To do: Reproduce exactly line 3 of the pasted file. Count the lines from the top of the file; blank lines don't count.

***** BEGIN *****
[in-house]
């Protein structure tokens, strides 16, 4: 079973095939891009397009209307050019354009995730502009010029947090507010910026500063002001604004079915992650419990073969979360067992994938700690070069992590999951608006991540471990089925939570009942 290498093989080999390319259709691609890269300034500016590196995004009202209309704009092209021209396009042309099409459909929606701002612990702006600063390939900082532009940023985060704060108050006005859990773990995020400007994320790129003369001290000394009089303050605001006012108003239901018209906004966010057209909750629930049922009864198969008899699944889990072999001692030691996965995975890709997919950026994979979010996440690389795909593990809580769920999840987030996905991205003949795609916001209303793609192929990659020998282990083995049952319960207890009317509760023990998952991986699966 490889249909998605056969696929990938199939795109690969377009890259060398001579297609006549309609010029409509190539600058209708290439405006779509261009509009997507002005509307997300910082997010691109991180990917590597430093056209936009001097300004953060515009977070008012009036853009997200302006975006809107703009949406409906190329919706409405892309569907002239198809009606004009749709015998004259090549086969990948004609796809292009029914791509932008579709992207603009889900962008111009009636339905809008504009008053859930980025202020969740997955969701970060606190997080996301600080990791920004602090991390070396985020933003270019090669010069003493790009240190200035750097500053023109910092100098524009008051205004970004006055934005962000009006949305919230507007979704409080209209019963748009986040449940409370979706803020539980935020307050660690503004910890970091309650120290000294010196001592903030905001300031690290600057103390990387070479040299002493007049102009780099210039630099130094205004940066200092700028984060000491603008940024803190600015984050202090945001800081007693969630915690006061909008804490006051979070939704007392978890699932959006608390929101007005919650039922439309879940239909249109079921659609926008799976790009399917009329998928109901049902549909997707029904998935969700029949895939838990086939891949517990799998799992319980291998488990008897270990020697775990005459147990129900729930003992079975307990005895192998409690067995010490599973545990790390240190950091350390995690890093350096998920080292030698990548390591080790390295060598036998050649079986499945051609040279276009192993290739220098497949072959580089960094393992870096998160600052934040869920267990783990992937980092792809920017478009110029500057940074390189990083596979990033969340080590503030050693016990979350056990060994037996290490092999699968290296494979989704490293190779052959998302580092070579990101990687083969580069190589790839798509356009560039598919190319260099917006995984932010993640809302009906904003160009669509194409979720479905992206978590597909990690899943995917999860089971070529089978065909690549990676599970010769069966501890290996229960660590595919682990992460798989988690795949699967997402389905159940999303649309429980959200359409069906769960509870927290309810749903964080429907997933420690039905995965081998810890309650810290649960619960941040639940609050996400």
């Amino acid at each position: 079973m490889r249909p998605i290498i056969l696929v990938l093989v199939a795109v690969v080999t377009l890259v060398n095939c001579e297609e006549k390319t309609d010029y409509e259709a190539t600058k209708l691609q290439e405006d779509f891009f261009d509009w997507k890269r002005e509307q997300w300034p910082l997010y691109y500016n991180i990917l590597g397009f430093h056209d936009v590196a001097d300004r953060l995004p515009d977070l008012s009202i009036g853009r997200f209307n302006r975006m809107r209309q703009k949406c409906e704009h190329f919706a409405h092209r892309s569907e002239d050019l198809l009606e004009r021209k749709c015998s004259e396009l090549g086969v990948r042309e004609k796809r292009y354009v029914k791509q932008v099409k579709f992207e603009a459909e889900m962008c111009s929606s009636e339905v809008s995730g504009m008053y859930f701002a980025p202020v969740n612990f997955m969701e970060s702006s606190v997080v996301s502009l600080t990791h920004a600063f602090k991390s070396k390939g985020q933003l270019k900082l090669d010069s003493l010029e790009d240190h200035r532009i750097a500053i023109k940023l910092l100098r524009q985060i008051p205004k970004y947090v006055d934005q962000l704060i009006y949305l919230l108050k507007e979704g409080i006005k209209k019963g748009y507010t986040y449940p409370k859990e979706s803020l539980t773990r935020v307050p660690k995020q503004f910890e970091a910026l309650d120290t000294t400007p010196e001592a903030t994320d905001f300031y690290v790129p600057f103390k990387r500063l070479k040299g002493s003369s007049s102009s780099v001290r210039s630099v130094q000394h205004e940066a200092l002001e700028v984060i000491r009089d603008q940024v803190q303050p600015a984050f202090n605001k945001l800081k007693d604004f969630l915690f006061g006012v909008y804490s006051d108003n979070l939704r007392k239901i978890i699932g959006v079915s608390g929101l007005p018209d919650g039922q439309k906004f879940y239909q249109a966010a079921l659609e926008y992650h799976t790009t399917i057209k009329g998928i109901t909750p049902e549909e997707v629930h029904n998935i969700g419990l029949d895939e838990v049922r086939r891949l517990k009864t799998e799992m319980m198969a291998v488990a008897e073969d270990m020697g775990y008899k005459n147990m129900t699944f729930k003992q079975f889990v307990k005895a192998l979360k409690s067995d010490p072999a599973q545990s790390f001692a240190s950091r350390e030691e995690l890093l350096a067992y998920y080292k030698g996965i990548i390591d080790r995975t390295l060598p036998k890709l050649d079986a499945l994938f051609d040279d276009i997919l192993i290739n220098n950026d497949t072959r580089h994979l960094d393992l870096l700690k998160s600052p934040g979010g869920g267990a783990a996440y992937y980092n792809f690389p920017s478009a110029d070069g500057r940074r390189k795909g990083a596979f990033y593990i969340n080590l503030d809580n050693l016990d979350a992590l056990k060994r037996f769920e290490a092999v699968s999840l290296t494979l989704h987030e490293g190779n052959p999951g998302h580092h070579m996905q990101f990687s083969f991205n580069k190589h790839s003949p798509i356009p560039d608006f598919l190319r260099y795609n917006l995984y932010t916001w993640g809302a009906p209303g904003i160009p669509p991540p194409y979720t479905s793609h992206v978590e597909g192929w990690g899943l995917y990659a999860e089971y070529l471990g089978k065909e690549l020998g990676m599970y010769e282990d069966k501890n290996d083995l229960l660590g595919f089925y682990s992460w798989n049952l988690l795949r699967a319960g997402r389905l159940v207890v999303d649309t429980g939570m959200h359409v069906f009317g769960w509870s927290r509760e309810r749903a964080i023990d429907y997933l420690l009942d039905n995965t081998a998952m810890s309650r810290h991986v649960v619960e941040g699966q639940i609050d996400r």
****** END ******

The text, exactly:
């Amino acid at each position: 079973m490889r249909p998605i290498i056969l696929v990938l093989v199939a795109v690969v080999t377009l890259v060398n095939c001579e297609e006549k390319t309609d010029y409509e259709a190539t600058k209708l691609q290439e405006d779509f891009f261009d509009w997507k890269r002005e509307q997300w300034p910082l997010y691109y500016n991180i990917l590597g397009f430093h056209d936009v590196a001097d300004r953060l995004p515009d977070l008012s009202i009036g853009r997200f209307n302006r975006m809107r209309q703009k949406c409906e704009h190329f919706a409405h092209r892309s569907e002239d050019l198809l009606e004009r021209k749709c015998s004259e396009l090549g086969v990948r042309e004609k796809r292009y354009v029914k791509q932008v099409k579709f992207e603009a459909e889900m962008c111009s929606s009636e339905v809008s995730g504009m008053y859930f701002a980025p202020v969740n612990f997955m969701e970060s702006s606190v997080v996301s502009l600080t990791h920004a600063f602090k991390s070396k390939g985020q933003l270019k900082l090669d010069s003493l010029e790009d240190h200035r532009i750097a500053i023109k940023l910092l100098r524009q985060i008051p205004k970004y947090v006055d934005q962000l704060i009006y949305l919230l108050k507007e979704g409080i006005k209209k019963g748009y507010t986040y449940p409370k859990e979706s803020l539980t773990r935020v307050p660690k995020q503004f910890e970091a910026l309650d120290t000294t400007p010196e001592a903030t994320d905001f300031y690290v790129p600057f103390k990387r500063l070479k040299g002493s003369s007049s102009s780099v001290r210039s630099v130094q000394h205004e940066a200092l002001e700028v984060i000491r009089d603008q940024v803190q303050p600015a984050f202090n605001k945001l800081k007693d604004f969630l915690f006061g006012v909008y804490s006051d108003n979070l939704r007392k239901i978890i699932g959006v079915s608390g929101l007005p018209d919650g039922q439309k906004f879940y239909q249109a966010a079921l659609e926008y992650h799976t790009t399917i057209k009329g998928i109901t909750p049902e549909e997707v629930h029904n998935i969700g419990l029949d895939e838990v049922r086939r891949l517990k009864t799998e799992m319980m198969a291998v488990a008897e073969d270990m020697g775990y008899k005459n147990m129900t699944f729930k003992q079975f889990v307990k005895a192998l979360k409690s067995d010490p072999a599973q545990s790390f001692a240190s950091r350390e030691e995690l890093l350096a067992y998920y080292k030698g996965i990548i390591d080790r995975t390295l060598p036998k890709l050649d079986a499945l994938f051609d040279d276009i997919l192993i290739n220098n950026d497949t072959r580089h994979l960094d393992l870096l700690k998160s600052p934040g979010g869920g267990a783990a996440y992937y980092n792809f690389p920017s478009a110029d070069g500057r940074r390189k795909g990083a596979f990033y593990i969340n080590l503030d809580n050693l016990d979350a992590l056990k060994r037996f769920e290490a092999v699968s999840l290296t494979l989704h987030e490293g190779n052959p999951g998302h580092h070579m996905q990101f990687s083969f991205n580069k190589h790839s003949p798509i356009p560039d608006f598919l190319r260099y795609n917006l995984y932010t916001w993640g809302a009906p209303g904003i160009p669509p991540p194409y979720t479905s793609h992206v978590e597909g192929w990690g899943l995917y990659a999860e089971y070529l471990g089978k065909e690549l020998g990676m599970y010769e282990d069966k501890n290996d083995l229960l660590g595919f089925y682990s992460w798989n049952l988690l795949r699967a319960g997402r389905l159940v207890v999303d649309t429980g939570m959200h359409v069906f009317g769960w509870s927290r509760e309810r749903a964080i023990d429907y997933l420690l009942d039905n995965t081998a998952m810890s309650r810290h991986v649960v619960e941040g699966q639940i609050d996400r």